Starting a Business Mentoring Program


This tool describes the process of starting a business mentoring program. It tells you how to set up a mentoring program, what principles are important, how to establish the ground rules for mentors and protégés, and provides useful insights into what works – and what doesn’t.

Introduction:

Though the terms are often used interchangeably, there is a distinct difference between coaching and mentoring. Coaching is aimed at improving performance. Your coach is typically your manager, the person who’s responsible for helping you assess and improve your performance. There are external coaches as well, typically a consultant brought in to help you assess your strengths and develop your competencies and skills.

Mentoring, on the other hand, is designed to give you a safe place to ask questions and find out how the organization works. In a typical mentoring relationship, protégés are “taken under the wing” of a more experienced mentor. Mentors provide a trusted place to ask for help, can answer questions, and may offer guidance in solving problems. Mentors can also help protégés think through possible career paths and find ways to acquire the experience they seek.

Sometimes the mentoring relationship is informal, initiated by either the mentor or protégé. In other cases, there’s a formal mentoring program, aimed at achieving a particular organizational goal. In either case, there’s a clear and fast rule: Your mentor is not your boss.

Getting Started:

To get started with a business mentoring program, the desired outcomes need to be defined. For example, Intel’s mentoring program is designed to ensure that all new employees learn how to succeed within the Intel culture. It began within a single team of software engineers and has now expanded to include virtually every campus. Another outcome might be to retain second and third-year employees. In that case, the program would be targeted to that group.

So the first step in planning a business mentoring program is defining outcomes, since that will determine who will be eligible. The plan should lay out the ground rules and the training required. It should ensure that the criteria for participating in the program are clear. Part of the program is monitoring and tracking results. So someone should be charged with reporting its successes – and areas for improvement.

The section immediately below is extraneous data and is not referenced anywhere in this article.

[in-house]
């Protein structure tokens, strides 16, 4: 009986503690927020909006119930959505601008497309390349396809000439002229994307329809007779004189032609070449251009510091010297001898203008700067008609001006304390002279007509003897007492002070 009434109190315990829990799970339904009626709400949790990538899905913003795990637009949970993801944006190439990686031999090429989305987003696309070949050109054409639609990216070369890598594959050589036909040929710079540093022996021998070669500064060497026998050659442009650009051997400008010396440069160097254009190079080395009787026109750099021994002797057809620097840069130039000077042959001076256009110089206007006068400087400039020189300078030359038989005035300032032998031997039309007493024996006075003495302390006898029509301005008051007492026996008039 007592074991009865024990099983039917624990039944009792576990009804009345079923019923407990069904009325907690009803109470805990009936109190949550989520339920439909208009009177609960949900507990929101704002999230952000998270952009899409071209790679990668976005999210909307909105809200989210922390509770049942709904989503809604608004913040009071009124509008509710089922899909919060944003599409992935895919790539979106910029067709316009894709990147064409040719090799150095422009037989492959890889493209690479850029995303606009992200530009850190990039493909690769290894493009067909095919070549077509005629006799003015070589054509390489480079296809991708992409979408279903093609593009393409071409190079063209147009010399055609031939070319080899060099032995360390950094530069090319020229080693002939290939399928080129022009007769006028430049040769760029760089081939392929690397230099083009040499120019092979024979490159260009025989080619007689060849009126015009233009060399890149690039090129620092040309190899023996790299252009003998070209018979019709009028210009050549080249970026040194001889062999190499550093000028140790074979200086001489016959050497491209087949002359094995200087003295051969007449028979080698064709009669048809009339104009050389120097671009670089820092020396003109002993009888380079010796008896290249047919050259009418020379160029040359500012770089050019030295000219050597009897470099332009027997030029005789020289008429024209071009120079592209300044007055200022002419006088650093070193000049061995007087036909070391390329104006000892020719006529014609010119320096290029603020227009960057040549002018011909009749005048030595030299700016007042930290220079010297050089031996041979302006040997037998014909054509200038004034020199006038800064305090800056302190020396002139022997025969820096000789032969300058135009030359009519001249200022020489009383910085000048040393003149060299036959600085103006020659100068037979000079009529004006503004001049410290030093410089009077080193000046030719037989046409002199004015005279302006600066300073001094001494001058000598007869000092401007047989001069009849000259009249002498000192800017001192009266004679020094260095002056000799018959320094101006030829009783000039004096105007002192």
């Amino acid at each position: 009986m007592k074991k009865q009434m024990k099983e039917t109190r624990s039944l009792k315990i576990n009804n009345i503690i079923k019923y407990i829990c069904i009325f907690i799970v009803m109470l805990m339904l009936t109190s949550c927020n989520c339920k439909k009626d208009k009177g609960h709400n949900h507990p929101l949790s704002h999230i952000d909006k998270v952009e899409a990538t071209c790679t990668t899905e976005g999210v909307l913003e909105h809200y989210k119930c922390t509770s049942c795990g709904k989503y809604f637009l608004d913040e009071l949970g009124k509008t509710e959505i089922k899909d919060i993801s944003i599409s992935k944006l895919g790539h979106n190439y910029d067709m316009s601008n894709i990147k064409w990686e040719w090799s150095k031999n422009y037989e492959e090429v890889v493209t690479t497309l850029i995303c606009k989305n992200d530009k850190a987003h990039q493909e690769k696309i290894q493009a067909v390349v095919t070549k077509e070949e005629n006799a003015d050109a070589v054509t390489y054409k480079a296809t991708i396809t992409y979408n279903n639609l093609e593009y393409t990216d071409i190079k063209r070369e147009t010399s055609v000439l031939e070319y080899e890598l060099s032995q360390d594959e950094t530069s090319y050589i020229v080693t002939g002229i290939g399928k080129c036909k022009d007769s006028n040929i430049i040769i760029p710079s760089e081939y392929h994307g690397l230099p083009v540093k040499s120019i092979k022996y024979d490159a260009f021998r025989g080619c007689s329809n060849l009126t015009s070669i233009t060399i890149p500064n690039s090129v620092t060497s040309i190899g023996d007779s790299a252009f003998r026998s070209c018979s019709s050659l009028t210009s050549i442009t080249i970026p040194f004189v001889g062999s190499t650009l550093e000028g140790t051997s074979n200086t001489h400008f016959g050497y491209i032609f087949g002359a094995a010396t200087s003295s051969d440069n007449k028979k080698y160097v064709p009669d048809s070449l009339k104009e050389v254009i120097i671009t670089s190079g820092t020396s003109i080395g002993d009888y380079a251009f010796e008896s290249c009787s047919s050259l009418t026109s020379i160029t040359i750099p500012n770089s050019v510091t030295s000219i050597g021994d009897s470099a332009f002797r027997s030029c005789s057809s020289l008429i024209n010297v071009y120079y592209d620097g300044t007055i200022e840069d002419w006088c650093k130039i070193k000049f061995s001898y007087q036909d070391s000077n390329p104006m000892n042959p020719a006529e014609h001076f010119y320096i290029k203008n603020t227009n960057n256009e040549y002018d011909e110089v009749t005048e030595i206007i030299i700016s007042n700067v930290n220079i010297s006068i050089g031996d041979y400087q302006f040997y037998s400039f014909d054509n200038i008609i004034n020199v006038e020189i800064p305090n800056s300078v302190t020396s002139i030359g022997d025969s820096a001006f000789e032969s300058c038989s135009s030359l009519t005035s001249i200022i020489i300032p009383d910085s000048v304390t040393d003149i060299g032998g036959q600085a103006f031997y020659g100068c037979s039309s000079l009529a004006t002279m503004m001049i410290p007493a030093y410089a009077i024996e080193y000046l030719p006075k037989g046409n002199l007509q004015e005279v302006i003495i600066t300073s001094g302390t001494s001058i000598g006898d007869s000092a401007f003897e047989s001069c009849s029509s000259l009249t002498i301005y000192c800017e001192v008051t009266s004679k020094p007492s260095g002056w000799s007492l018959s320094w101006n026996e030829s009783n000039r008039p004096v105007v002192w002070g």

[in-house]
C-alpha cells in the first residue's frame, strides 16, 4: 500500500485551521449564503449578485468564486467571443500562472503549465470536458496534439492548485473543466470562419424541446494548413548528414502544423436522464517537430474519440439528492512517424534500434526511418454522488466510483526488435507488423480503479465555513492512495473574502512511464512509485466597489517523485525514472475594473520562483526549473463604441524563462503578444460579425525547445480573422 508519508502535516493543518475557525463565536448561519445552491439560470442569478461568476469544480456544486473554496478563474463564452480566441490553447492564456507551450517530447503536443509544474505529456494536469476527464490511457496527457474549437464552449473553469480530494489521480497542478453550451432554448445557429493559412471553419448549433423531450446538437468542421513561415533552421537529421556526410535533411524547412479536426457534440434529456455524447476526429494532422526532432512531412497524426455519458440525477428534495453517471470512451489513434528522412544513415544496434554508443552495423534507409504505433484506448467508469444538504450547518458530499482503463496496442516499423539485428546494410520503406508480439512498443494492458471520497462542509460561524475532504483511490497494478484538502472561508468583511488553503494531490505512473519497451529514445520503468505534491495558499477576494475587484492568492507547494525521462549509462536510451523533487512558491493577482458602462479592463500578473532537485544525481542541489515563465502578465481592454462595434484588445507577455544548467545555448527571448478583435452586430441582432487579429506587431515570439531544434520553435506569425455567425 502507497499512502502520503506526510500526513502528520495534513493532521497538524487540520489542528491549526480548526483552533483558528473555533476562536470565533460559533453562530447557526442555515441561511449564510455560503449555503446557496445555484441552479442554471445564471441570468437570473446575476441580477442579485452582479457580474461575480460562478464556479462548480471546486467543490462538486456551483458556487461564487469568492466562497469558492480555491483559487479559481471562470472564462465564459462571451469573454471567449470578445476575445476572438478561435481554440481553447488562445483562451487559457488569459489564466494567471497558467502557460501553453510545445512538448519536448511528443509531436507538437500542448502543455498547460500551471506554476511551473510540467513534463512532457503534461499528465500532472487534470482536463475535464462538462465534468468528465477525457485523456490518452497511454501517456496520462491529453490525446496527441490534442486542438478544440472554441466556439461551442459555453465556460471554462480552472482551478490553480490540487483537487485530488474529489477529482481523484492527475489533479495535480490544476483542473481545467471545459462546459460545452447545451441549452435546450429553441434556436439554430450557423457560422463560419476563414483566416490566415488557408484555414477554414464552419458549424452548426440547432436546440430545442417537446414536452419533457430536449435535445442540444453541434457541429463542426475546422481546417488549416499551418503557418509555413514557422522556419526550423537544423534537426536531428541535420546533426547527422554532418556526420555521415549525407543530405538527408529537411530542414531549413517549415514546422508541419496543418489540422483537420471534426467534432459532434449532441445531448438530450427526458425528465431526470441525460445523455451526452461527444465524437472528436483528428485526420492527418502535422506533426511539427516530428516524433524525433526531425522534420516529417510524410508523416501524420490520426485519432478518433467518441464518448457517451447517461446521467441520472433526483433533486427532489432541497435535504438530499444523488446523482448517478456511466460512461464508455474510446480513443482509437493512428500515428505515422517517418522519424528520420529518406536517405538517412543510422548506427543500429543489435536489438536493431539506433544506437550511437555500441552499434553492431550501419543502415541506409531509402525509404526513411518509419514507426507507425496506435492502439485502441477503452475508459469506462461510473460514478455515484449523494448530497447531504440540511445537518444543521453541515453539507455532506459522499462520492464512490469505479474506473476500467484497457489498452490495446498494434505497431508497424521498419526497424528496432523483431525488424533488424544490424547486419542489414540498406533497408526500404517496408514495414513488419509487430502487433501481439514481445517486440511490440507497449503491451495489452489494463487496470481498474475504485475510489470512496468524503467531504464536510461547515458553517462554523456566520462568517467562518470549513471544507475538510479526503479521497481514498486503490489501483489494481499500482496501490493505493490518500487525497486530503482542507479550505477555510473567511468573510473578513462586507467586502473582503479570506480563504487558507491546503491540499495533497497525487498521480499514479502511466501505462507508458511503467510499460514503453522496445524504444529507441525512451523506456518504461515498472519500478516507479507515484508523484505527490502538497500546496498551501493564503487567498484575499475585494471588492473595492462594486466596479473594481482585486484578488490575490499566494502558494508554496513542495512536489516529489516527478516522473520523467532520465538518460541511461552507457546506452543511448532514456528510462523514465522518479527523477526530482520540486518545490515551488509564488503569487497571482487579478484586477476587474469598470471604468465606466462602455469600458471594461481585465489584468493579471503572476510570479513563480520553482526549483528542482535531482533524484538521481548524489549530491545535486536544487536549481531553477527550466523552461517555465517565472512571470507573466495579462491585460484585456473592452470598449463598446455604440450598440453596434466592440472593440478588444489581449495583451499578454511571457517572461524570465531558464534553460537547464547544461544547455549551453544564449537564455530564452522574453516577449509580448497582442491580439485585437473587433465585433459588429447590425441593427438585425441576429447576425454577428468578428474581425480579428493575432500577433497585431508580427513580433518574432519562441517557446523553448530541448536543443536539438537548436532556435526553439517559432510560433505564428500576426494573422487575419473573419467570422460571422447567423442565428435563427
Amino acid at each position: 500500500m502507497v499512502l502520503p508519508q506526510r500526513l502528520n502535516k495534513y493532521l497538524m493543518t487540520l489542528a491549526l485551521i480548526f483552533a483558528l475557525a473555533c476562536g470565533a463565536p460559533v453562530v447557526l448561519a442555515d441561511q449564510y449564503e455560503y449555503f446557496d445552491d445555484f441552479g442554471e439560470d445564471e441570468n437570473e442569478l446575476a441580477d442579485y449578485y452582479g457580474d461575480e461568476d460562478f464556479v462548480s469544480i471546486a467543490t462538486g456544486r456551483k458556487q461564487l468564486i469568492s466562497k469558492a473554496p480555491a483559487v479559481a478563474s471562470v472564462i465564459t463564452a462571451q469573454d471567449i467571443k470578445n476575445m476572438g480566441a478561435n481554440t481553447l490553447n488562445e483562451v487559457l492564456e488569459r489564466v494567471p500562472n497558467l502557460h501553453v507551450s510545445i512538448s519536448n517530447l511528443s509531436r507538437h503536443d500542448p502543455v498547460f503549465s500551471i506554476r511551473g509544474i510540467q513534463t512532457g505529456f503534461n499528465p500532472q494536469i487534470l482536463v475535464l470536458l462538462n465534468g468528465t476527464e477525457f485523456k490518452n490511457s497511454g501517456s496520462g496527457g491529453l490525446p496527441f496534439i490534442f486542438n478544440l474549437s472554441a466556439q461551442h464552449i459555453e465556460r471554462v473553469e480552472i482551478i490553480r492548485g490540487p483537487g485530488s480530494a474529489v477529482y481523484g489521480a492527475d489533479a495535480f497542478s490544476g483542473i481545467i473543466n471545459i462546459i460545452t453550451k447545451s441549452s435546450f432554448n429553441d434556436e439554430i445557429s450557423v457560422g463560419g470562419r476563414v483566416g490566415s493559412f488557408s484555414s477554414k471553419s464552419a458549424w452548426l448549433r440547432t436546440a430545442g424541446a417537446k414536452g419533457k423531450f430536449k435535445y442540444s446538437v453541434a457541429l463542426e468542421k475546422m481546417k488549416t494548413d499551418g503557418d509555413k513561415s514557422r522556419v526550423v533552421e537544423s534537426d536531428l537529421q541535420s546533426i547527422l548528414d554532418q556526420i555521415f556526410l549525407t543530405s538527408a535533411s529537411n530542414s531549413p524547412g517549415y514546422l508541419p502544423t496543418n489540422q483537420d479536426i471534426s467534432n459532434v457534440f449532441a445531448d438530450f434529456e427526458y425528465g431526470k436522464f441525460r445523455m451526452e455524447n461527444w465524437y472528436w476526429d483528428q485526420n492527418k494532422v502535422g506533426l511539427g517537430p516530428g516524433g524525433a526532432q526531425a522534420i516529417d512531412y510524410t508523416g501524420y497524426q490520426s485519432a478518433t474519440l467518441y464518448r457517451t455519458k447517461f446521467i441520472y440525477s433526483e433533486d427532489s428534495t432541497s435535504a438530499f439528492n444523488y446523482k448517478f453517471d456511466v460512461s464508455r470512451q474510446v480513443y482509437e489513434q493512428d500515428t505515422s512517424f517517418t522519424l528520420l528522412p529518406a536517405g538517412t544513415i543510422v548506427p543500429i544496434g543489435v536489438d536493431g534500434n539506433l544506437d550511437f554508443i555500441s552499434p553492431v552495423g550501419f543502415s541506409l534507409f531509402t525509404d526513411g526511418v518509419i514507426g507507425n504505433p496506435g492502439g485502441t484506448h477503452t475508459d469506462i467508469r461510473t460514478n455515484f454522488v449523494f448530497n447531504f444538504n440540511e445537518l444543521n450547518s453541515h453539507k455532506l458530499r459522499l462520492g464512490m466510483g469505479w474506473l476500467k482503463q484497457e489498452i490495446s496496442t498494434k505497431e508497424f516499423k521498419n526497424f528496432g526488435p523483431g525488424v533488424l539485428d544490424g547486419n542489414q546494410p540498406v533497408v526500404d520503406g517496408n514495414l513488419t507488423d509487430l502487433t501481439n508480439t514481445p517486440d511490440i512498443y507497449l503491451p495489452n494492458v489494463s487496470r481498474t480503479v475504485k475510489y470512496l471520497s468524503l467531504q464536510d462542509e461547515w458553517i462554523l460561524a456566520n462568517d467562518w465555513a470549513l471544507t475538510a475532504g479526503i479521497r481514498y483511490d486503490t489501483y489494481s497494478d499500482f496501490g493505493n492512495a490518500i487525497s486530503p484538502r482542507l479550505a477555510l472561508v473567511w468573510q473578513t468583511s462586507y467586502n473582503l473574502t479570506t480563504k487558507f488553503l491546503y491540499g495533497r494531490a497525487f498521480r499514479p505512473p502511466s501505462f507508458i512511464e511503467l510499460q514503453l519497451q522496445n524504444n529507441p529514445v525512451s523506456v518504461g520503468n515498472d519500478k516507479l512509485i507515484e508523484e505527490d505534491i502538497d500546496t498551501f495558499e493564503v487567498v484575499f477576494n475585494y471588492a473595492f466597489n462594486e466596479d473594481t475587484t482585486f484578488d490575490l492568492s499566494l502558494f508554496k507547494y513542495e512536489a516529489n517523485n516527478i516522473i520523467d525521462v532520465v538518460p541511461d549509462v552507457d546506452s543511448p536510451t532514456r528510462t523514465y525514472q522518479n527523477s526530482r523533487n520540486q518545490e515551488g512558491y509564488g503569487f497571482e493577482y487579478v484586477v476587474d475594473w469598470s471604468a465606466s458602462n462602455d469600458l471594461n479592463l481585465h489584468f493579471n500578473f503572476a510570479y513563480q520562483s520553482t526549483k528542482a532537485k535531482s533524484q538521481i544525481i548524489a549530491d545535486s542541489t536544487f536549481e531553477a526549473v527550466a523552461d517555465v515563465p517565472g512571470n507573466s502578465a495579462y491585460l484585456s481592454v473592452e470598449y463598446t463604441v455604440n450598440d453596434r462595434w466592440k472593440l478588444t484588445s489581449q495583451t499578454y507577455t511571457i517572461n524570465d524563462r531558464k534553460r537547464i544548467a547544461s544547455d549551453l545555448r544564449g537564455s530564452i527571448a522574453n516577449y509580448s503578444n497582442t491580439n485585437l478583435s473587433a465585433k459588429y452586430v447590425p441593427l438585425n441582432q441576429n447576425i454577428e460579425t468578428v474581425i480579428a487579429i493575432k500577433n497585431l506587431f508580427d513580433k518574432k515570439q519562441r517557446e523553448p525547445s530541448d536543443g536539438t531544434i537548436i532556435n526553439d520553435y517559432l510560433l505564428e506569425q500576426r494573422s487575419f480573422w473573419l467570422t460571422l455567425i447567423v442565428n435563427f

Before a formal mentoring program is rolled out, every mentor should receiving training. Here are some important training principles to cover:

Principles and Ground Rules:

Everyone who takes part in mentoring needs to be trained in principles and ground rules such as these:

1. No direct supervisory relationship: Supervisors should not serve as mentors to the people they supervise. A mentor is intended to be a safe, trusted resource to whom the employee can turn when he or she is at a loss or needs help. This is not to imply that the supervisory relationship cannot be one that is safe and trustworthy. But the relationship is invariably changed when one person manages the other.

2. Confidentiality: A mentor is a safe and trustworthy person to whom the protégé can turn for help. Therefore, what gets discussed in between a mentor and protégé must be completely confidential. The mentor cannot repeat or share anything that the protégé says – and vice versa. By extension, no one should ask a mentor what is specifically discussed with a given protégé. To do so would undercut the program’s credibility.

3. Voluntary vs. mandatory: Except for the first meeting, a mentoring program should not be mandatory. It should be clear that it is the protégé’s choice, not the mentor’s, to continue the mentoring – or suspend it.